Furthermore, one of the reasons why following Harley-Davidson is especially troublesome for Indian is that its parent, Polaris, is at its core an engineering company. Polaris’s strengths are not in creating “lifestyle” or “image” products, or products known primarily for their beautiful design. Not only is the cruiser segment wrong for the Indian brand, it’s wrong for Polaris, too.

Sacrificing the Brand on the Altar of Laziness?

This leads me to the only possible thing — besides not understanding the Indian brand — that could ever lead a company like publicly-traded Polaris to produce a line of bloated, chrome-and-leather-adorned cruisers with a median weight of 835 lbs. (i.e. the antithesis of what Indian should be). That, of course, is the short-term pursuit of profit.

I’m sure the executives at Polaris did the market analysis and knew that one in two motorcycles sold in the United States today is a Harley-Davidson and that the company basically has no significant competition in the cruiser segment. I’m sure the thinking at Polaris was they could come in with a superior product and just clean up. I mean, surely there’s a huge contingent of AARP members just pining for an American alternative to Harley-Davidson, right? Never mind that Polaris’s now-euthanized Victory brand was failing miserably at being exactly that — Polaris just needed a brand with more “heritage,” the thinking probably went.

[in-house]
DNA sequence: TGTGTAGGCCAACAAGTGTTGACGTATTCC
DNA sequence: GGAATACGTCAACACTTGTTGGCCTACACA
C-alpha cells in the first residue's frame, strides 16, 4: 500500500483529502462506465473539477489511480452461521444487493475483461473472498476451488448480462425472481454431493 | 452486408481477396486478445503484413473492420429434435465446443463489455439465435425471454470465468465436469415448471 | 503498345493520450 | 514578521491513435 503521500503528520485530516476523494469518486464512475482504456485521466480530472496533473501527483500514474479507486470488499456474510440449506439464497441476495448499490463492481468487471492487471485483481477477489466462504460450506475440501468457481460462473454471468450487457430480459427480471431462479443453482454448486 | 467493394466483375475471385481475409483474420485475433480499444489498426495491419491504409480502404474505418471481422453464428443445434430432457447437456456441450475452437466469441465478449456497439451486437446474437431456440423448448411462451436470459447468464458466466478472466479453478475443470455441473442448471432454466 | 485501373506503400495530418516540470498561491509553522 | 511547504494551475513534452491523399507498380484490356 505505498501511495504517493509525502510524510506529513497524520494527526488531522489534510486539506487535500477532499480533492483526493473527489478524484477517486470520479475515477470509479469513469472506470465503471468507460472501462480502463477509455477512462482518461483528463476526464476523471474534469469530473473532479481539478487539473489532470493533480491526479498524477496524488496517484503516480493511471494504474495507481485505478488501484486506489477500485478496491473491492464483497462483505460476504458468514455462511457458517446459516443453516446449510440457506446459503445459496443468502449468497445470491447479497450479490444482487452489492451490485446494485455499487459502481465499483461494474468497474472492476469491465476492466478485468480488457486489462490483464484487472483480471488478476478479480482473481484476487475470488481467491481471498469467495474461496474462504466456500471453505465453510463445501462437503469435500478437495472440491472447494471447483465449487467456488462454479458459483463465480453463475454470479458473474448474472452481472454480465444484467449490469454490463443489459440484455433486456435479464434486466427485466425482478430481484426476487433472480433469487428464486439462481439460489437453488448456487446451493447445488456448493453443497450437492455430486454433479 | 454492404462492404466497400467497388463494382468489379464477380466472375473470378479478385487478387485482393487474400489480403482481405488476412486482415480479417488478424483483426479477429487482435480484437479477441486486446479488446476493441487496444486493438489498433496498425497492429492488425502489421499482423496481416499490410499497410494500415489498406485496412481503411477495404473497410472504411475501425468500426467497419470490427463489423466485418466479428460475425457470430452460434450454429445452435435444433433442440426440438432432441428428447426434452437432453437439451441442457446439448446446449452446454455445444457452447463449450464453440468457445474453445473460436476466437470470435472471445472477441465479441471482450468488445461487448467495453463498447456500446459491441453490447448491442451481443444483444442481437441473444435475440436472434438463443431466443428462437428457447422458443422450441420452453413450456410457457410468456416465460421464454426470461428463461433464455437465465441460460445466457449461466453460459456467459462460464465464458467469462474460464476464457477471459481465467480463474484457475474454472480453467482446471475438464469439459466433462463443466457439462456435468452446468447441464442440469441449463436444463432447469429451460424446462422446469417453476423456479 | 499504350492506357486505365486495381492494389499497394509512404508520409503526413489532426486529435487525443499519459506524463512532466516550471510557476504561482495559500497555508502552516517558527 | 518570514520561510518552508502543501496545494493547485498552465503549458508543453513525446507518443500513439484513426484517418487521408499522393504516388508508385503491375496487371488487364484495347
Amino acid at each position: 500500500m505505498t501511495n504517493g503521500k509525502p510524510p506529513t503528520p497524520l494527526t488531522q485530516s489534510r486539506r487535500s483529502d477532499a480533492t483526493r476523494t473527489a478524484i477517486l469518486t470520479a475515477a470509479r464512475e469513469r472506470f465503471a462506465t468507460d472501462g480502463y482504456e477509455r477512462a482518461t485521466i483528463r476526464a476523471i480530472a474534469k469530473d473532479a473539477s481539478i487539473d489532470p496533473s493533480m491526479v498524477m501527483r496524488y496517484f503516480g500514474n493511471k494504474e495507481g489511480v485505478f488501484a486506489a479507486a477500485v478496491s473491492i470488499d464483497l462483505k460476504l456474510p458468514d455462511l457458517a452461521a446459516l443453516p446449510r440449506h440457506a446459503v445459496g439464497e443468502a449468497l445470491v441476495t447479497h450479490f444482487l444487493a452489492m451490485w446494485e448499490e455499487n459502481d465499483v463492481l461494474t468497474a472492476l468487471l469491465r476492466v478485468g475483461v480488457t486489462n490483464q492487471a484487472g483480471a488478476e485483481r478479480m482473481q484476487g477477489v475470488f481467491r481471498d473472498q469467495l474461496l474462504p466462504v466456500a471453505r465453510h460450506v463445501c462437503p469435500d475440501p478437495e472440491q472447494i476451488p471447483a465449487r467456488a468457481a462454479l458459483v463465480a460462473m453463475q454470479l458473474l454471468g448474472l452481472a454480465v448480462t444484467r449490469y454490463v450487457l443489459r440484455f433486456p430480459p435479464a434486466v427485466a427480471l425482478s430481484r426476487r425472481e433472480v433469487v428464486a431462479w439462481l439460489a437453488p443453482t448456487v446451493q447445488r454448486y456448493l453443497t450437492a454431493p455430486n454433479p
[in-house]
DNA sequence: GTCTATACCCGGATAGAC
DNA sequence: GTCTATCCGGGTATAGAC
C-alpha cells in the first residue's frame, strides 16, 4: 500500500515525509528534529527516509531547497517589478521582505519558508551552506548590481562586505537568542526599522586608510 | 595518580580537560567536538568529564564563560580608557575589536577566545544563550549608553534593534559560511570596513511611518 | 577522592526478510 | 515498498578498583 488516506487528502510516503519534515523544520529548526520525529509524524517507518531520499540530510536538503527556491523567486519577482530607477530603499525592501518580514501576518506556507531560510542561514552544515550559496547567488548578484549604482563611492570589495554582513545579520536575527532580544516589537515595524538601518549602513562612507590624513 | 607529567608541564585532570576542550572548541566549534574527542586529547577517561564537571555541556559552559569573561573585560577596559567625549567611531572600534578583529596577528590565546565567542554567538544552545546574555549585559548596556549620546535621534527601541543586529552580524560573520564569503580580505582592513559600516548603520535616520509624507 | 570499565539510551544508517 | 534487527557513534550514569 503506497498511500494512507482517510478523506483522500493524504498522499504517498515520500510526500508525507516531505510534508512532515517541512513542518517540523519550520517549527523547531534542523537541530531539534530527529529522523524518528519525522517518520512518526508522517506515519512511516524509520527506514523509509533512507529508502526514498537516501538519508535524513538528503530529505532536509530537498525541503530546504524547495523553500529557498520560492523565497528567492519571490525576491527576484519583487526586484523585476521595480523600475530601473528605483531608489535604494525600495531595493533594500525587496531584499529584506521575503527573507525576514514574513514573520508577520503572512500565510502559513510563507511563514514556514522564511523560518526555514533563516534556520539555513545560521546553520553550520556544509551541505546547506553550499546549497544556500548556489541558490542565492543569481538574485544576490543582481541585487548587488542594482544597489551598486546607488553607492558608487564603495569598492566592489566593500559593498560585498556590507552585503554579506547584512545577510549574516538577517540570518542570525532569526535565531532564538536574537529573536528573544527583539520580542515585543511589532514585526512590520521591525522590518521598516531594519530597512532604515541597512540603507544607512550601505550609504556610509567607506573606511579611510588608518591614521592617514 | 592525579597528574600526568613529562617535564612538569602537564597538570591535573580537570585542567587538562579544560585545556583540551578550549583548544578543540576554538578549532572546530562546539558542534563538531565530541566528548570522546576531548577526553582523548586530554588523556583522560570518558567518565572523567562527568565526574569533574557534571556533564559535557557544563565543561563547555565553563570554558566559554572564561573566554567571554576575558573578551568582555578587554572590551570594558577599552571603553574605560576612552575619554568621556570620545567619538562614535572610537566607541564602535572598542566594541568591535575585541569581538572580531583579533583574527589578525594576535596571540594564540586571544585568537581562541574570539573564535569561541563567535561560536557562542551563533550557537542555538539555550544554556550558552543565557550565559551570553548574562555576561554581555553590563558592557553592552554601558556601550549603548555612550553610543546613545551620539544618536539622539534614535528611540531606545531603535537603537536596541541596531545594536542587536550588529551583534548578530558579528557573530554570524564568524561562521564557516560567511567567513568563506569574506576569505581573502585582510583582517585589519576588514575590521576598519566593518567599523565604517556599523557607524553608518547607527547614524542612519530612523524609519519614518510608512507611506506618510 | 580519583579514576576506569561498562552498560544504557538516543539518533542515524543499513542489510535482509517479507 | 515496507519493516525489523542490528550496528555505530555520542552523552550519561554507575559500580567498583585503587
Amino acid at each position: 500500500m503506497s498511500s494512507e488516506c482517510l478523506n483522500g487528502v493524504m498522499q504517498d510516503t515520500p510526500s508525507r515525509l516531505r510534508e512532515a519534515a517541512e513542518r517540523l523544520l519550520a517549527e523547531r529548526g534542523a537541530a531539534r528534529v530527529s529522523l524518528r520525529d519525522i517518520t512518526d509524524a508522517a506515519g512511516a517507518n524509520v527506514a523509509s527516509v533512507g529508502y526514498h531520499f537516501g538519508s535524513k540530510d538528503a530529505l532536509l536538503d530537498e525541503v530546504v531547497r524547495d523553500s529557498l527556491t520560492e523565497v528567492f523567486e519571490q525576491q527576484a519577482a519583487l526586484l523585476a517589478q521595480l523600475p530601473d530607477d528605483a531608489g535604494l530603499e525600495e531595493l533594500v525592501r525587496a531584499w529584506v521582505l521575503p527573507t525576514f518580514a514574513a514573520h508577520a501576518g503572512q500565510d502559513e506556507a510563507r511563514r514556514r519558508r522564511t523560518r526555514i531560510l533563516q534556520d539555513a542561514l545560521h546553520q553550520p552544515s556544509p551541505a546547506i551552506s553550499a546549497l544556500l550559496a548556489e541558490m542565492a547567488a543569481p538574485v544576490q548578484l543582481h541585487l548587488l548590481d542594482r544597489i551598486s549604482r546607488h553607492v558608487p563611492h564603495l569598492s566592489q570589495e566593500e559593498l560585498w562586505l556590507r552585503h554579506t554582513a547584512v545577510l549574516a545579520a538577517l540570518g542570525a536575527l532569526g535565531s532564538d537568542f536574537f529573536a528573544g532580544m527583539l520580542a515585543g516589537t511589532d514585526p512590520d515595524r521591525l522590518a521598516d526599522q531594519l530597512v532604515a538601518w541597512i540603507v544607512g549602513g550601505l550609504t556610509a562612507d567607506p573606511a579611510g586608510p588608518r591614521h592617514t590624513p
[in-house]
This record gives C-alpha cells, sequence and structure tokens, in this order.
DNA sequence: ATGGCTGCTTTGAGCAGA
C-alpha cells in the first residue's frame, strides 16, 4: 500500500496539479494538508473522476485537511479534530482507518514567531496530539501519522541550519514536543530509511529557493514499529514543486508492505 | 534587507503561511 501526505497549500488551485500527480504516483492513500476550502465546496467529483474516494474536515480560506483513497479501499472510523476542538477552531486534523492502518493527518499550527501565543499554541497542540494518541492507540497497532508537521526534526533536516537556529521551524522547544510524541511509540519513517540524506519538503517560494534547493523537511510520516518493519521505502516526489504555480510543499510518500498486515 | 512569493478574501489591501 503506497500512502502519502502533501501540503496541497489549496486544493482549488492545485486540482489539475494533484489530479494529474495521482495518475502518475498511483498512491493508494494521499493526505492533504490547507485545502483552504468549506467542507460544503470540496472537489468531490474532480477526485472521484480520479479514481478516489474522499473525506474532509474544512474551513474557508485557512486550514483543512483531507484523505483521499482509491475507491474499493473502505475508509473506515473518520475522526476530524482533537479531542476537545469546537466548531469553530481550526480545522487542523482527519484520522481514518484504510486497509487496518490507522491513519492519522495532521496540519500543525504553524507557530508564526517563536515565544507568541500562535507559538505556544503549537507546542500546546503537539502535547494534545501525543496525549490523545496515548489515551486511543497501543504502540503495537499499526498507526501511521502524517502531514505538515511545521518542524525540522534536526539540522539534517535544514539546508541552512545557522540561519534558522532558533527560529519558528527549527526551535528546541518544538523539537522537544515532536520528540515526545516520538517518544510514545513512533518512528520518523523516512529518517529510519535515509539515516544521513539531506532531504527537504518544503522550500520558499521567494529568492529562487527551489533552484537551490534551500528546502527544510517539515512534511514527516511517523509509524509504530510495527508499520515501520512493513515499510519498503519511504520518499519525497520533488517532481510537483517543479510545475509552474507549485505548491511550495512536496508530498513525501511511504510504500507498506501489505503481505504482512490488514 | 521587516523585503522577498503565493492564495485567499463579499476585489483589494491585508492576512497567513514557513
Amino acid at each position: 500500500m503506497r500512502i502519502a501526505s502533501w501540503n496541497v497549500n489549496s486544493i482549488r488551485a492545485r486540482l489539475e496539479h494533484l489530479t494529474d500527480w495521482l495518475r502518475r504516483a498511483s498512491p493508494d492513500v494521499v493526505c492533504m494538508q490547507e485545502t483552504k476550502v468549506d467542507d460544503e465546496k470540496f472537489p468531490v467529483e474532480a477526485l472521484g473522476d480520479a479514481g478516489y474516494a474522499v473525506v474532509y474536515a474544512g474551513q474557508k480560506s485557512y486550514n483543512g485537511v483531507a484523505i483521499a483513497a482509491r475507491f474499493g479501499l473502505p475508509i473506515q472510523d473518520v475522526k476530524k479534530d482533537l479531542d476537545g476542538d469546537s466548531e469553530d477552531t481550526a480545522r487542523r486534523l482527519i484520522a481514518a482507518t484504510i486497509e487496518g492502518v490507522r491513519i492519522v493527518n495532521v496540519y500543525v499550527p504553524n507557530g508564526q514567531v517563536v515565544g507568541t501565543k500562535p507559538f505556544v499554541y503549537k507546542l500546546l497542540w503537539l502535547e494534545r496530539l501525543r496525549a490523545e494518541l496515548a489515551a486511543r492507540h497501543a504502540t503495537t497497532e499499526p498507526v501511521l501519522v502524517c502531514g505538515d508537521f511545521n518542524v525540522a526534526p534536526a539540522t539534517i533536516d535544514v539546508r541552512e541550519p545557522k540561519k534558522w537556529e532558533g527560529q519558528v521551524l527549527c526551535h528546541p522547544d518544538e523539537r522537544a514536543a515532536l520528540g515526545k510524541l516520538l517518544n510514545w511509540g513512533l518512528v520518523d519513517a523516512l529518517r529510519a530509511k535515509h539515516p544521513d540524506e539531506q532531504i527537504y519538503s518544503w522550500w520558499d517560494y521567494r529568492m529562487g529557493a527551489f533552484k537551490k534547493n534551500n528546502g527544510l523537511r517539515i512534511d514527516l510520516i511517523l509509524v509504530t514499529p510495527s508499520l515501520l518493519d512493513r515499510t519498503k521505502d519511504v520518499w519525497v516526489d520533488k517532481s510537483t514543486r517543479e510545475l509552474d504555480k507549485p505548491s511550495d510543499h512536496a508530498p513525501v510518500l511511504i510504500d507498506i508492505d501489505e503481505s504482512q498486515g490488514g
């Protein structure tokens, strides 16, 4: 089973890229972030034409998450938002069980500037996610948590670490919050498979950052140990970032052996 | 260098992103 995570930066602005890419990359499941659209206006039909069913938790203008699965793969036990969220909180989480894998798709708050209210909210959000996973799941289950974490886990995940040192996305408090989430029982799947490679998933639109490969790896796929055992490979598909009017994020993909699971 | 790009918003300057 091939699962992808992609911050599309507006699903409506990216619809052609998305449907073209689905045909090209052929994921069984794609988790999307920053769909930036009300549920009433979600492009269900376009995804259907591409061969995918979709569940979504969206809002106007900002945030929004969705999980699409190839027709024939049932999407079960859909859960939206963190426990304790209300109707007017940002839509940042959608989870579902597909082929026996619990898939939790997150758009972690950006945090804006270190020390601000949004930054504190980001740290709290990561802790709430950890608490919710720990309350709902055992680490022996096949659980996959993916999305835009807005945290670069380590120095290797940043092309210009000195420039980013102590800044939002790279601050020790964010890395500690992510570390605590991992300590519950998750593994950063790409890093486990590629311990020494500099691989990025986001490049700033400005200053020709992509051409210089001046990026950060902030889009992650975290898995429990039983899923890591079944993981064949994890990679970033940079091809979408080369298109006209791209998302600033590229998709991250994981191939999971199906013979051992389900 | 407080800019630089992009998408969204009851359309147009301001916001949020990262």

As a direct competitor and alternative to Harley-Davidson, Indian is making inroads — in terms of both sales and favorable product comparisons with Harley-Davidson. But the problem is that a significant percentage of Indian and Harley-Davidson’s core demographic is — how should I say this? — one bad flu season away from going extinct. The United States motorcycle market, while cruiser-heavy at present, will shift as older riders stop riding and younger ones (fingers crossed) take their place. Where will this leave Indian?